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Java

Java

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03/18/2014

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Automatic Response System Using Sms

Contents:
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Methodology Why Java? Reasons for using java Comparison to other langauges History of Java Introduction Primary goals of using java Types of Java Critisism JSMS:Software Architecture JSMS: JSMS Supported Protocols Message Types References:

Methodology
 

Mobile is connected to serial port of computer. Whenever any message arrives on that mobile ,it is accepted by java program running on the computer. Program will read message arrived on pc & extract the contents. Depending upon contents of message, program will connect to particular database for specific data asked in the Sms.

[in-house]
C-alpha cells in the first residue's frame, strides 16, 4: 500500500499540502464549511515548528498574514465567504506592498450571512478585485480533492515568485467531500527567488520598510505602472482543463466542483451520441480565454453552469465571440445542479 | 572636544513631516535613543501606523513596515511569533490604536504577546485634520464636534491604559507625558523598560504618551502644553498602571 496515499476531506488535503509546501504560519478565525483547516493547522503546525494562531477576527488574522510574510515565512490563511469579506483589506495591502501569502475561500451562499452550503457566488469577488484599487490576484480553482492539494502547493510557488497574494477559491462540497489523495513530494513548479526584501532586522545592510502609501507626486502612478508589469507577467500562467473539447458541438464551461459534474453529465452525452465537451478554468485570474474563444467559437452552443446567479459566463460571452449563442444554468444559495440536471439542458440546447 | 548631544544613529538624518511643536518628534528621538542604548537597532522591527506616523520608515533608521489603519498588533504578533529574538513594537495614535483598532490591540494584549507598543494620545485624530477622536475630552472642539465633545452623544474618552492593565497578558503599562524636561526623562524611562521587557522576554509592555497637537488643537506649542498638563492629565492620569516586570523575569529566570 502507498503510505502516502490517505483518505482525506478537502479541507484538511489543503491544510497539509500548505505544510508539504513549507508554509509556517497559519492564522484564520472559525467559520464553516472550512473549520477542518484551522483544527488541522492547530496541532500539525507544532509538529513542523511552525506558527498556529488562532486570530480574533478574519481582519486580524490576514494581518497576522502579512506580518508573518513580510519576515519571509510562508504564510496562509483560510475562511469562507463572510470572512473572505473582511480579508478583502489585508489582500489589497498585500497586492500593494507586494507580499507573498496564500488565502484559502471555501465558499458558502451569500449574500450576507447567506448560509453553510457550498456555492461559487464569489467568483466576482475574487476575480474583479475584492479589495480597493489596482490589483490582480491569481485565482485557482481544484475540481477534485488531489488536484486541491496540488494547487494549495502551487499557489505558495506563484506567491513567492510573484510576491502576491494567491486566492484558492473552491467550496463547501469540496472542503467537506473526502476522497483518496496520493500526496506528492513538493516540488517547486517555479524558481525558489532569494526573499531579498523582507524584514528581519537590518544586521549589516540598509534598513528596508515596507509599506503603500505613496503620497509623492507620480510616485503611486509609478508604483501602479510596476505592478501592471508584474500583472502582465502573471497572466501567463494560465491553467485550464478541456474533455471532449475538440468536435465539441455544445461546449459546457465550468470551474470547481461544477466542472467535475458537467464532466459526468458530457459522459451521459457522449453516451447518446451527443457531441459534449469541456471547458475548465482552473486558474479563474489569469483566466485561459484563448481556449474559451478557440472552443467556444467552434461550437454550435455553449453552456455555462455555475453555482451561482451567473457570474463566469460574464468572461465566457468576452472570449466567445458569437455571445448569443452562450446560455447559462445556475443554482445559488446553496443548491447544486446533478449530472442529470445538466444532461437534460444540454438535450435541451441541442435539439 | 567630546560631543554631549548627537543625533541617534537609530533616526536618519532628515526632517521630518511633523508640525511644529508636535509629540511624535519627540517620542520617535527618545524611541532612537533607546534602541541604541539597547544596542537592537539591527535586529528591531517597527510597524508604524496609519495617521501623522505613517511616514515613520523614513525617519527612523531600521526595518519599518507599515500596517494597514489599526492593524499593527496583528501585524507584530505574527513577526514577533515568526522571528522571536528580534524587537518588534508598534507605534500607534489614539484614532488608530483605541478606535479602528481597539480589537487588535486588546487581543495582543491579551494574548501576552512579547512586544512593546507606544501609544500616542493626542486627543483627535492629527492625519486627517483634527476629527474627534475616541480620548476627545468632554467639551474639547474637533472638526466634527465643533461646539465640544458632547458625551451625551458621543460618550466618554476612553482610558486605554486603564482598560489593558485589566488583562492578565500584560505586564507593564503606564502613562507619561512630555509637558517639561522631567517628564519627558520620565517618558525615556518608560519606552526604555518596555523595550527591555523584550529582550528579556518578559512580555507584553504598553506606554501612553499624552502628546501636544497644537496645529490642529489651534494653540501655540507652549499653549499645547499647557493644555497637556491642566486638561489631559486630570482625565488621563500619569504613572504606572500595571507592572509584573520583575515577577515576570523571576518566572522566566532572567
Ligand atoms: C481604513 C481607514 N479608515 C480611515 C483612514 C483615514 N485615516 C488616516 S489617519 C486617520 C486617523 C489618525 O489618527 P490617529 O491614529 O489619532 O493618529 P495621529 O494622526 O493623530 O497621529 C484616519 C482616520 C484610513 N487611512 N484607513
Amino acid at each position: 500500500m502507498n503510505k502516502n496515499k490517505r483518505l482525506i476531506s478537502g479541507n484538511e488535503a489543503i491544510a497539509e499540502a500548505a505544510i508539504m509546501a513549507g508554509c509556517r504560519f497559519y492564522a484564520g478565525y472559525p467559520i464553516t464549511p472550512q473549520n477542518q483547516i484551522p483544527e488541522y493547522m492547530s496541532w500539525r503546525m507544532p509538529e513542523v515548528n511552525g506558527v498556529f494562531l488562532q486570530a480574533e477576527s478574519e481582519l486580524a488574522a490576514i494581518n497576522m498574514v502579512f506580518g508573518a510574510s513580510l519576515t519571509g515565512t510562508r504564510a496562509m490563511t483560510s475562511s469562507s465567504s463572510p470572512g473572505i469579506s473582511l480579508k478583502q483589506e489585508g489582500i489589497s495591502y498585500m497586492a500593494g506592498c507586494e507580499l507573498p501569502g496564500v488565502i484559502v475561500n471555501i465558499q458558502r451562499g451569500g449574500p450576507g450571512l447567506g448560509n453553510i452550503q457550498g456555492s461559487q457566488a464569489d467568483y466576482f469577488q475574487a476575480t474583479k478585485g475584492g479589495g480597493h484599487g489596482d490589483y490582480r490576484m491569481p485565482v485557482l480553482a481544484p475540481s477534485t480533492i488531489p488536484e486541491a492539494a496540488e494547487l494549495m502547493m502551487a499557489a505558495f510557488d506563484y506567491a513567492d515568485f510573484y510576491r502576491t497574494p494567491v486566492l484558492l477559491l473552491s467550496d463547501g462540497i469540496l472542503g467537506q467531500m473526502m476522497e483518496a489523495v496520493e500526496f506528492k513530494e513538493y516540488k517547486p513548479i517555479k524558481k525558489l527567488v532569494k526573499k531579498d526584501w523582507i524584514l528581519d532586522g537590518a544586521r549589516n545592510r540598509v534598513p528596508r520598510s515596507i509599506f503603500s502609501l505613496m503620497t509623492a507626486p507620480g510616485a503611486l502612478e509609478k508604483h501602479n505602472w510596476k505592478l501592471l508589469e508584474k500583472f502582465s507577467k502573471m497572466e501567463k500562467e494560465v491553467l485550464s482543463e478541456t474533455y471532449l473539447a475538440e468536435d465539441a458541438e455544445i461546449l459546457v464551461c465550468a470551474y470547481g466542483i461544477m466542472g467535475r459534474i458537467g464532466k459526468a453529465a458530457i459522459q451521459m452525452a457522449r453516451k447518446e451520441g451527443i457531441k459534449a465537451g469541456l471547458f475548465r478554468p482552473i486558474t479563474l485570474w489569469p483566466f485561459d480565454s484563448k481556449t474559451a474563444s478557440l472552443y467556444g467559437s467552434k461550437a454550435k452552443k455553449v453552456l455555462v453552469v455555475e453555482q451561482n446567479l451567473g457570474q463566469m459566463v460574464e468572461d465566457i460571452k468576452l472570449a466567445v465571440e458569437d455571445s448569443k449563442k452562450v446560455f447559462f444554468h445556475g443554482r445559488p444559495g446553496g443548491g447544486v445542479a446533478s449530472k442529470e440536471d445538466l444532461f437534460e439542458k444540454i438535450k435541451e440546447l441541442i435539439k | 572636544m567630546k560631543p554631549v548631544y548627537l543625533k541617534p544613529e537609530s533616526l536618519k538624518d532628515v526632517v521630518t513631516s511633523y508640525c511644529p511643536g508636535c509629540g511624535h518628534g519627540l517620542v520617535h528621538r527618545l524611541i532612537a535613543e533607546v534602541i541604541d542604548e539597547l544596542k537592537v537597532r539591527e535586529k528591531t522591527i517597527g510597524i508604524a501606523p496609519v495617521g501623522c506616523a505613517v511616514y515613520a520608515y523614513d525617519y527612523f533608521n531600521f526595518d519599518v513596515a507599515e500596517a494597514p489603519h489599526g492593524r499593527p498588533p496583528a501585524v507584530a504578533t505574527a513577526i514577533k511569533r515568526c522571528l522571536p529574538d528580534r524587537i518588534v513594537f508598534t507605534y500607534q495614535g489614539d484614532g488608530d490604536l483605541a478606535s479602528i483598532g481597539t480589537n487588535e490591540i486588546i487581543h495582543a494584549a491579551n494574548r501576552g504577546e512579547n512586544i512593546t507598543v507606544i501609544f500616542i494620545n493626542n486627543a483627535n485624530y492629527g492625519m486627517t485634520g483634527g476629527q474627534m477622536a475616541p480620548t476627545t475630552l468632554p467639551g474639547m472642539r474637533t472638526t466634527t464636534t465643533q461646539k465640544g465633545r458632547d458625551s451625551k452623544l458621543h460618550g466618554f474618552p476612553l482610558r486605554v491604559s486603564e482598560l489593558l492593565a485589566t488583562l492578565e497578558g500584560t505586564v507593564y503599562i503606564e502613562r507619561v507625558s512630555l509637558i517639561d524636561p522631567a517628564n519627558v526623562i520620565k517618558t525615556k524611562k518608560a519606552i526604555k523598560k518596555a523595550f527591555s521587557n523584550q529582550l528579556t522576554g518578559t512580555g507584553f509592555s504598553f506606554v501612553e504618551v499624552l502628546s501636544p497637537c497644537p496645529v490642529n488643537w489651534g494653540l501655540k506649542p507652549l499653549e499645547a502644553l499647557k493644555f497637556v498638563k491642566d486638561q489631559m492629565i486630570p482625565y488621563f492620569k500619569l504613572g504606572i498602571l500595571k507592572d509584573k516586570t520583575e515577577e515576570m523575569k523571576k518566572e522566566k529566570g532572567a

Contd.
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Data is retrieved & an sms is framed. This sms is tranferred to the mobile connected to pc using JSMS API. It will send sms to requesting mobile using program. We are using Java for developing the application.

Why JAVA?
Java is a programming language originally developed by Sun Microsystems and released in 1995. The language derives much of its syntax from C and C++ but has a simpler object model and fewer low-level facilities. Java applications are typically compiled to byte code which can run on any Java virtual machine regardless of computer architecture. Java now forms the core of Sun's Java platform.

Reasons for using JAVA:

Java Is Small and Simple :The most complex parts of C++ were excluded from Java, such as pointers and memory management. These elements are complicated to use, and are thus easy to use incorrectly. Java Is Object Oriented :OOP organizes a program as a set of components called objects. These objects exist independently of each other, and they have rules for communicating with other objects and for telling those objects to do things.

Contd.